Crude futures dropped 1.4 percent in New York and 1.3 percent in London. The dollar reached a six-year high against the yen after the Federal Reserve increased its outlook for interest rates. U.S. stockpiles of distillate fuel, a category that includes diesel and heating oil, rose last week, government data showed yesterday.
Supplies of gasoil, distillate’s European equivalent, gained in Europe’s Amsterdam-Rotterdam-Antwerp oil-trading hub, PJK International BV said today.
“Yesterday’s Fed statement and news conference have been examined closely and are having an impact on the dollar,” John Kilduff, a partner at Again Capital LLC, a New York-based hedge fund that focuses on energy, said by phone. “This is propping up the dollar and putting downward pressure on commodities.”
WTI for October delivery slid $1.35 to settle at $93.07 a barrel on the New York Mercantile Exchange. It was the biggest decrease since Sept. 2. The volume of all futures traded was 3.3 percent above the 100-day average at 2:47 p.m. Prices have decreased 5.4 percent this year.
Brent for November settlement fell $1.27 to end the session at $97.70 a barrel on the London-based ICE Futures Europe exchange. Volumes were 11 percent lower than the 100-day average. The European benchmark crude grade closed at a $5.72 premium to WTI for the same month, down from $5.77 yesterday.
“We’re getting a divided reaction to the Fed,” Bill O’Grady, chief market strategist at Confluence Investment Management in St. Louis, which oversees $2.6 billion, said by phone. “The stock market is reacting positively to the remarks made at the Fed news conference while the currency and commodity markets are focused on the text. It’s impossible to know at this point what market has it right.”
Commodity markets dropped while U.S. equities climbed. Fed officials signaled they won’t be raising interest rates anytime soon, while suggesting they would tighten credit at a faster pace once the liftoff has begun.
The Bloomberg Commodity Index of 22 futures dropped as much as 1.3 percent.
“Commodities are in headwinds over the dollar’s climb,” Rob Haworth, a senior investment strategist in Seattle at U.S. Bank Wealth Management, which oversees about $120 billion of assets, said by phone. “The dollar has been on a tear. The Fed seems to be hinting that they will tighten.”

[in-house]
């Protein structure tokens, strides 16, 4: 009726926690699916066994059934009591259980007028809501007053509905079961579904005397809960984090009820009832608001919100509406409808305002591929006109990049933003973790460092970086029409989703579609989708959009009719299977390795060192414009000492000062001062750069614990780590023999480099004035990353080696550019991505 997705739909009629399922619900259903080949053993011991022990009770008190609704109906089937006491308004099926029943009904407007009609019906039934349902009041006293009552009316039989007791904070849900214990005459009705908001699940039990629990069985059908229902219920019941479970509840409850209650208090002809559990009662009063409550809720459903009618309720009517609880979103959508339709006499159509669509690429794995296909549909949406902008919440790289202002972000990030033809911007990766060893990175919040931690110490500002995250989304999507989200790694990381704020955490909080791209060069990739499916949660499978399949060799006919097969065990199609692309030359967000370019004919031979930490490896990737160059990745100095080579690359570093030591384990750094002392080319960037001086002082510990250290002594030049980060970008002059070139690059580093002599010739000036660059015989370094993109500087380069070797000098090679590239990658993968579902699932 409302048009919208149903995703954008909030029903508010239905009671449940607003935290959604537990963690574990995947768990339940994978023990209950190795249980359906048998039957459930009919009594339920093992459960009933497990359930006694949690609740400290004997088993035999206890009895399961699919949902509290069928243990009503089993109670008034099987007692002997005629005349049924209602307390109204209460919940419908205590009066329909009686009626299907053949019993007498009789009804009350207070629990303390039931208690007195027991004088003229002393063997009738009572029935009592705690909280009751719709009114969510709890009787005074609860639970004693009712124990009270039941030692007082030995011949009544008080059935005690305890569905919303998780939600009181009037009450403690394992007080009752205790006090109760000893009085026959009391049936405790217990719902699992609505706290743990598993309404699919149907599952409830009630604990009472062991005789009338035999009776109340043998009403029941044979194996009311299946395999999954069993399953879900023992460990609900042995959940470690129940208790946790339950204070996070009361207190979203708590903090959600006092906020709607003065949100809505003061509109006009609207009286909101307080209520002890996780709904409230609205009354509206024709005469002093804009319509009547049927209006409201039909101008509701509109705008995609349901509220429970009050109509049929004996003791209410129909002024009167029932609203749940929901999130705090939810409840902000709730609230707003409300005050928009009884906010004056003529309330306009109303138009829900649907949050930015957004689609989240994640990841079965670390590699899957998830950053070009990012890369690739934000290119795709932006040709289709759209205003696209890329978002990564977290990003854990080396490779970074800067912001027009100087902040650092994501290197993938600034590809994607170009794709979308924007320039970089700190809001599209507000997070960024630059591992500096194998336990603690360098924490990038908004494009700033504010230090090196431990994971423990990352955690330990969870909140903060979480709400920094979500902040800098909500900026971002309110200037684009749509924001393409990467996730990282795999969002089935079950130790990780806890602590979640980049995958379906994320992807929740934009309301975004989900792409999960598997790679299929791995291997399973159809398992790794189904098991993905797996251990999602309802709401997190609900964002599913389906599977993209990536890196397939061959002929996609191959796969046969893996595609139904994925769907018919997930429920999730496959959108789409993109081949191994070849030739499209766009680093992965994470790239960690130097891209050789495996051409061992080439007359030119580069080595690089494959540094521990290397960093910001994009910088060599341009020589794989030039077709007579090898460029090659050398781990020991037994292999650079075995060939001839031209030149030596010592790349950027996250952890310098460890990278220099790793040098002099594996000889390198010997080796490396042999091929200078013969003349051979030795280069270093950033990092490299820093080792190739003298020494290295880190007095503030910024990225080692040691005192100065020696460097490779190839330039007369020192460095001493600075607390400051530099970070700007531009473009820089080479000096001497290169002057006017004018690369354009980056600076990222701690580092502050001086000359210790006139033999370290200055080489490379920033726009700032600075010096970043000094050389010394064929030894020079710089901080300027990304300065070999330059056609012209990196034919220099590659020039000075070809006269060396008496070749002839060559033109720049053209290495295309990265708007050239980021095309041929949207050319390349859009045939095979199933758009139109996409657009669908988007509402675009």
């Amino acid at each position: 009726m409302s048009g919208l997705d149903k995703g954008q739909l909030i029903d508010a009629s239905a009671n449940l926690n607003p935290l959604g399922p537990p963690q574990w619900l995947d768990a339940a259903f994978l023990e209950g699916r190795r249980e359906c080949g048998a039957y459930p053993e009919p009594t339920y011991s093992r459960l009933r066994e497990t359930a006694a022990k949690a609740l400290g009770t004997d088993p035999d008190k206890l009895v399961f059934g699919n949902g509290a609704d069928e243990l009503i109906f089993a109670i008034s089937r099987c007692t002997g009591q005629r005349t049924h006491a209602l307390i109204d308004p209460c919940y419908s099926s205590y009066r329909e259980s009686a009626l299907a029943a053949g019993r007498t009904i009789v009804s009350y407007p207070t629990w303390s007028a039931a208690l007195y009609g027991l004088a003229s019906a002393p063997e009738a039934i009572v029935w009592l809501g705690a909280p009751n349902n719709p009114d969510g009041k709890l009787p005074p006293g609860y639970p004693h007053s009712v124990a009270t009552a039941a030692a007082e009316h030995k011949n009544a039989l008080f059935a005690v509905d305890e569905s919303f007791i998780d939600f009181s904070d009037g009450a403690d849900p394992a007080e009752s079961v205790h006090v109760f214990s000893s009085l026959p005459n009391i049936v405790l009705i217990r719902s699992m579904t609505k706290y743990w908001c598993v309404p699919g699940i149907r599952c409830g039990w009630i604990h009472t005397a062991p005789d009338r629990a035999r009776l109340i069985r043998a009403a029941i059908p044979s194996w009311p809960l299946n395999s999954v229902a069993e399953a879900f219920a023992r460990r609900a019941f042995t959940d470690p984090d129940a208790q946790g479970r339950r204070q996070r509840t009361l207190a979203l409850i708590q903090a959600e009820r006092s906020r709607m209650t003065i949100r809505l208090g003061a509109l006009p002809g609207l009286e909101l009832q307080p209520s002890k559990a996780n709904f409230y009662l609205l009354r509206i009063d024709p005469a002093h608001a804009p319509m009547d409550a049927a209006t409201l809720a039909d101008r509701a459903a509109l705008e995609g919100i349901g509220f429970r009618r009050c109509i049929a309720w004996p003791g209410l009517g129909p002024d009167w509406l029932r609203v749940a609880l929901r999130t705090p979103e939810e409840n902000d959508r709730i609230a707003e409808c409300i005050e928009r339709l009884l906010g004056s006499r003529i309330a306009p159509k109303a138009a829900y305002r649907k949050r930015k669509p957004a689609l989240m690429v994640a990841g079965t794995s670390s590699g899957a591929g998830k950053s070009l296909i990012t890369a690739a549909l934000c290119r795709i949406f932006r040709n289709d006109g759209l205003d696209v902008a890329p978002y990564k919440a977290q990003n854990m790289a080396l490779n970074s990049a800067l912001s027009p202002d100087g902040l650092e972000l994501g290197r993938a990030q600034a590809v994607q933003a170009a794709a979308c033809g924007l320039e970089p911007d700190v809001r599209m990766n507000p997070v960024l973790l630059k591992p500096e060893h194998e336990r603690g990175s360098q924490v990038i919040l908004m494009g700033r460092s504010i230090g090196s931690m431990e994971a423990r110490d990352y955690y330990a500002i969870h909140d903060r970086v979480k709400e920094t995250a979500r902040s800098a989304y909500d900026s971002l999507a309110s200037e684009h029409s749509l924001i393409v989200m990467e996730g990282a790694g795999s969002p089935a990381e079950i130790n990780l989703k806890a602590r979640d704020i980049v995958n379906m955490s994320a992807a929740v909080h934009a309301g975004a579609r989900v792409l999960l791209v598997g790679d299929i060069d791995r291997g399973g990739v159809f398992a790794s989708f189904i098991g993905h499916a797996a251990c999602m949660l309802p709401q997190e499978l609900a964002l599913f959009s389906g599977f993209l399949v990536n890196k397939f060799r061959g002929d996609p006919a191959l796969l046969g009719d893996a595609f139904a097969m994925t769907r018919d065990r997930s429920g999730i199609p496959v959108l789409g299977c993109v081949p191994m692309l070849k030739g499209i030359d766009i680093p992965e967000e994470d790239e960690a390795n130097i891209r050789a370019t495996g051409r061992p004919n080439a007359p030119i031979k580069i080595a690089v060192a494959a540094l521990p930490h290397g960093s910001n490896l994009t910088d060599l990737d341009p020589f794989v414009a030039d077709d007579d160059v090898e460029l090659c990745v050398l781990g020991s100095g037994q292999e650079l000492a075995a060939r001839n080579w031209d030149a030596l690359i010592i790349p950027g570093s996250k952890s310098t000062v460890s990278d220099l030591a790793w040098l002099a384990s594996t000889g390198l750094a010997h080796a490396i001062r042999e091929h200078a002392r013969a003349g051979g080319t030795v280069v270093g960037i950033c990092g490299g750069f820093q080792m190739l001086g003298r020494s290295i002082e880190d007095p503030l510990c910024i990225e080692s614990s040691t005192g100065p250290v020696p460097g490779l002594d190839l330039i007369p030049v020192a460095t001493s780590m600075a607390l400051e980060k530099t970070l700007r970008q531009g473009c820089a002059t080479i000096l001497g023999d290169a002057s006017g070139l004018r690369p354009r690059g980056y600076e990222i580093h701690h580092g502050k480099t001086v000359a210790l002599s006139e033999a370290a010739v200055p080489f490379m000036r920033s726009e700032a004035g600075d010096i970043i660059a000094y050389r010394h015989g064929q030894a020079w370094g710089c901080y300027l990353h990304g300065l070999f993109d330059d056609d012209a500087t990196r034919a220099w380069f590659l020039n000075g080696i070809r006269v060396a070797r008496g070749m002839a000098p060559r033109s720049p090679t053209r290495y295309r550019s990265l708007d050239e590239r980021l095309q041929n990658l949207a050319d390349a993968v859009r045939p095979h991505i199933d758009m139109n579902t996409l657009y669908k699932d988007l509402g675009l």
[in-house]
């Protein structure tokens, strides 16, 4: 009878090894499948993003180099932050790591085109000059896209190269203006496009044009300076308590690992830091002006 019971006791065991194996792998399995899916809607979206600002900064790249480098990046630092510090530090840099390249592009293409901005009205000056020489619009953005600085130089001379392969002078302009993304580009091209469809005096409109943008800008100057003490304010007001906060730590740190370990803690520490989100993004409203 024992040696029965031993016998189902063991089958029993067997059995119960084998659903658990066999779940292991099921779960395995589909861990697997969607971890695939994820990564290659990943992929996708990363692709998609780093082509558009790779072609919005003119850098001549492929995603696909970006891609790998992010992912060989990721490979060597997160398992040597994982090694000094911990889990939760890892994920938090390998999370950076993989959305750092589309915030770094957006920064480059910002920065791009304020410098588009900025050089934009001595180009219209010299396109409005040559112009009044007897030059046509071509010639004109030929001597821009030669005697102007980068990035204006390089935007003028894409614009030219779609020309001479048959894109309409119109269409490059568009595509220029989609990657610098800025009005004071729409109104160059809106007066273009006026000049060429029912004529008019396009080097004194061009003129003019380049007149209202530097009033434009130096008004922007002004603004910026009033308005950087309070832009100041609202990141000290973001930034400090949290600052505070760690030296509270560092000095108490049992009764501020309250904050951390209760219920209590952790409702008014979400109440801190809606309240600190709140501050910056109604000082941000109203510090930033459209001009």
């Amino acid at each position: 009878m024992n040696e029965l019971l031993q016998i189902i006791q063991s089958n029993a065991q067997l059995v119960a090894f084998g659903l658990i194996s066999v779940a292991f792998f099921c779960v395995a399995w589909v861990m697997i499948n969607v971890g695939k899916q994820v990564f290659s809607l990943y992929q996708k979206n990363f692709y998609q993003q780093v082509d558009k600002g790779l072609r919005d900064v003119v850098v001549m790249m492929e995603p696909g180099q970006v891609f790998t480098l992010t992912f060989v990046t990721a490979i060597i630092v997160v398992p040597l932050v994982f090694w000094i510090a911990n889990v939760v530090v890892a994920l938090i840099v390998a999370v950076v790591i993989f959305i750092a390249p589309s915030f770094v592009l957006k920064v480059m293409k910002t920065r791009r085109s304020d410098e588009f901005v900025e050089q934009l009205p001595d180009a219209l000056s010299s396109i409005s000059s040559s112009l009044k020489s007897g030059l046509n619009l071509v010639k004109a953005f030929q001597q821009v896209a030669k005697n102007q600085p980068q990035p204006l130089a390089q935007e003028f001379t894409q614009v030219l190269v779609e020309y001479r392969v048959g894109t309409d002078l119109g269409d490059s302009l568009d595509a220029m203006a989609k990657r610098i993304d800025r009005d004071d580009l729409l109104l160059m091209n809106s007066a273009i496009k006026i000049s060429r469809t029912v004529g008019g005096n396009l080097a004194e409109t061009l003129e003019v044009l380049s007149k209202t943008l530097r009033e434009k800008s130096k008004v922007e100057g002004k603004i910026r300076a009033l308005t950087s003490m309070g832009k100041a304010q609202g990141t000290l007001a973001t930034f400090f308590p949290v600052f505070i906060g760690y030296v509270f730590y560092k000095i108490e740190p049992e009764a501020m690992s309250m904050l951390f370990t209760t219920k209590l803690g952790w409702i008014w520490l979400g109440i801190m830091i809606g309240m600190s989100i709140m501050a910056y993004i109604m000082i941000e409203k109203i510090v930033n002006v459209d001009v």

Diesel futures fell as supplies climbed on both sides of the Atlantic. Gasoil stockpiles in independent storage in the European ports increased 7.2 percent to 2.79 million metric tons in the week to today, according to PJK. U.S. inventories of distillate fuel rose 279,000 barrels to 127.8 million in the week ended Sept. 12, the highest level since Sept. 27, 2013, an Energy Information Administration report showed yesterday.
Ultra low sulfur diesel for October delivery dropped 3.28 cents, or 1.2 percent, to close at $2.7123 a gallon in New York. It was the lowest settlement since July 6, 2012. Volumes were 61 percent above the 100-day average.
“Distillate production has been solid,” Kyle Cooper, director of research with IAF Advisors and Cypress Energy Capital Management in Houston, said by phone. “It’s getting pummeled and it’s yet to find support.”
U.S. crude supplies rose 3.67 million barrels to 362.3 million last week, the biggest gain in five months, according to the EIA, the Energy Department’s statistical arm. Gasoline inventories declined 1.64 million barrels to 210.7 million.
October gasoline futures slipped 0.82 cent, or 0.3 percent, to settle at $2.561 a gallon on the Nymex. Volumes were 24 percent above the 100-day average. Pump prices fell 0.9 cent to $3.364 a gallon nationwide yesterday, the least since Feb. 16, according to AAA, the largest U.S. motoring group.
A strike among oil workers in Nigeria entered its third day as a resolution hasn’t been reached, Sanusi Abdulakim, deputy president of Petroleum and Natural Gas Senior Staff Association of Nigeria, or Pengassan, said by phone. Nigeria is Africa’s biggest crude producer.
Libya’s Sharara field, the country’s biggest-producing asset, and the connected Zawiya refinery are still shut, Oil Movement Director Mansur Abdallah said by phone from Zawiya. Sharara was shut after a rocket attack on Sept. 15 on the nearby refinery. The field pumped about 250,000 barrels a day before the disruption, Abdallah said.
“The focus has been on interest rates and that’s pushed the dollar higher, which is hurting demand for commodities,” Phil Flynn, senior market analyst at the Price Futures Group in Chicago, said by phone. “Oil would be much lower if not for the trouble in both Libya and Nigeria.”
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